Game Review: SNK Heroines: Tag Team Frenzy (Switch)

I’m sorry for those people that went into SNK Heroines expecting The King of Fighters, because their expectations completely ruined their experience with what is very obviously quite a different type of game. People who saw the trailer and thought “Oh! Look! A more casual fighting game oriented toward a mature audience!” had, despite some minor issues, quite a blast with the game. So let’s see what’s what.

SNK Heronies: Tag Team Frenzy is a game that pulls female protagonists from SNK franchises into a tag team fighting game. You get to choose a main fighter and a support fighter from a roster (that’s all unlocked from the start) and then you go at each other like there’s no tomorrow. Instead of dying when you’ve exhausted your opponent’s health bar, though, you must use a finish move (kind of like a Fatality, but cute) called Dream Finisher, that’s triggered after filling up a gauge and pressing the correct button at the same time.

The game looks fantastic, and is a great showcase of the power of the Switch.

While this is a novel idea and a much-needed twist in a tired genre, the execution of the Dream Finisher is somewhat flawed: despite getting the “Finish” message, you might not be able to trigger Dream Finishers when you think you can. A lot of reviewers even thought there was something wrong with the game. To be honest, so did I: I played and played, and sometimes I could trigger the Dream Finisher, and sometimes I couldn’t. It was frustrating and I couldn’t get into the game because of it.

I reached out to NIS America, though, the publishers of the game, asking about this. And they explained to me that this was happening because your supporting fighter’s gauge fills up faster than your main fighter’s gauge. When I put that knowledge to work, everything went smoothly. However, at no point in the game was this explained to me by the game. At least not that I can remember. Unnecessary frustration from a counter-intuitive system really can put people off your game, and I think this is an easy problem to solve, either with more straight forward directions, or by changing the system altogether, so that your main fighter’s gauge and your supporting fighter’s gauge are one and the same. Why have two? I don’t know.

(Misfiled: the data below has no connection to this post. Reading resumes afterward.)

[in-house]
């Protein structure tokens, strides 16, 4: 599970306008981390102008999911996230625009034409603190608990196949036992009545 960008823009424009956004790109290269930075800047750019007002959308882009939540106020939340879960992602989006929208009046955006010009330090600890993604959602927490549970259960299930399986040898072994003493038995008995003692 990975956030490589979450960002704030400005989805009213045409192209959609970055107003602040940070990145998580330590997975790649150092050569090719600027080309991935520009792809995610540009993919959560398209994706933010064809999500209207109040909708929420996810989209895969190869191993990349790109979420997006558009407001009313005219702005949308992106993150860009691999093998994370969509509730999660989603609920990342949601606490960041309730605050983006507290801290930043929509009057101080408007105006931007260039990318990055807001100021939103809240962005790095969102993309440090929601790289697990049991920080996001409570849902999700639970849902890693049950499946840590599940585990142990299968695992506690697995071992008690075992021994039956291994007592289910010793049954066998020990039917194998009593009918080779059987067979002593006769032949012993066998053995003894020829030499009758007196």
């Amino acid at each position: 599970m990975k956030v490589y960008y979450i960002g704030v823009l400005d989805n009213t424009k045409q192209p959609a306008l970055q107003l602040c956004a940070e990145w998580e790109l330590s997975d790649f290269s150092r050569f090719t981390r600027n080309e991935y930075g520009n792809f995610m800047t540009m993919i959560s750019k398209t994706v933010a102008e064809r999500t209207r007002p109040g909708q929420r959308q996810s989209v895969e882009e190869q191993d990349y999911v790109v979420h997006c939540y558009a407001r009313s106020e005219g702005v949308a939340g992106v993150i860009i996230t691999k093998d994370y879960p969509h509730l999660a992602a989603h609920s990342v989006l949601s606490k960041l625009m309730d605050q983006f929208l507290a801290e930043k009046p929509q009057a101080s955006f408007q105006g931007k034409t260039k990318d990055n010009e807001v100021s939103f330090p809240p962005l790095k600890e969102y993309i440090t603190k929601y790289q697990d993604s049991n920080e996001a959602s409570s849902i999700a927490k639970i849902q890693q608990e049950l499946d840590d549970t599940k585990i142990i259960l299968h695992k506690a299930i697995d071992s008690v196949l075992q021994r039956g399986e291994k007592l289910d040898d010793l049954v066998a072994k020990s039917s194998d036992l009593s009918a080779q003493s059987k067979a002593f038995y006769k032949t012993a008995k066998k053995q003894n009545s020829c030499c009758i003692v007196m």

With that out of the way, though, I have to say that I loved the game for what it was: some fun fan service with a very competent fighting system, great visuals (a real showcase of what the Switch can do) and a funny single-player mode.

These are all the characters you get, Bub.

The story is really bare-bones: evil guy transports the girls to another dimension, they must fight their way back, etc. Nothing special, but the voice acting and the fact that each character plays a different storyline and role are very nice additions.

The roster, though, leaves a lot to be desired. There are only a handful of fighters to choose from, and your main fighter roster and your support fighter roster are the same. There’s no unlockable content, and the stages are limited, too.

There’s some variety to be had with different costumes, but the moveset remains the same. Thankfully, there’s a Smash-styled item system that keeps the gameplay fresh long after you’ve tired of using the same fighters in the same arenas.

And best of all, the game supports single joy-con gameplay, so you can couch multiplayer with a single system. Hooray!

Overall, though, this is a fan service game first, and a brawler second. Simple as. If you go into it expecting anything else, you’re bound to be disappointed: the roster is limited, the stages are few, and the physicality of the girls is… emphasized. But if you read the label on the tin and adjust your expectations accordingly, SNK Heroines: Tag Team Frenzy is a fun party brawler with a mature tone that’s bound to please fans of SNK franchises.

Now I wish I had a Neptunia fighting game.

About Marcos Codas 279 Articles
Lover of portable gaming and horror cinema. Indie filmmaker and game developer. Multimedia producer. Born in Paraguay, raised in Canada. Huge fan of "The Blair Witch Project", and "Sonic 3D Blast". Deputy head at Vita Player and its parent organization, Infinite Frontiers. Like what I do? Donate a coffee:

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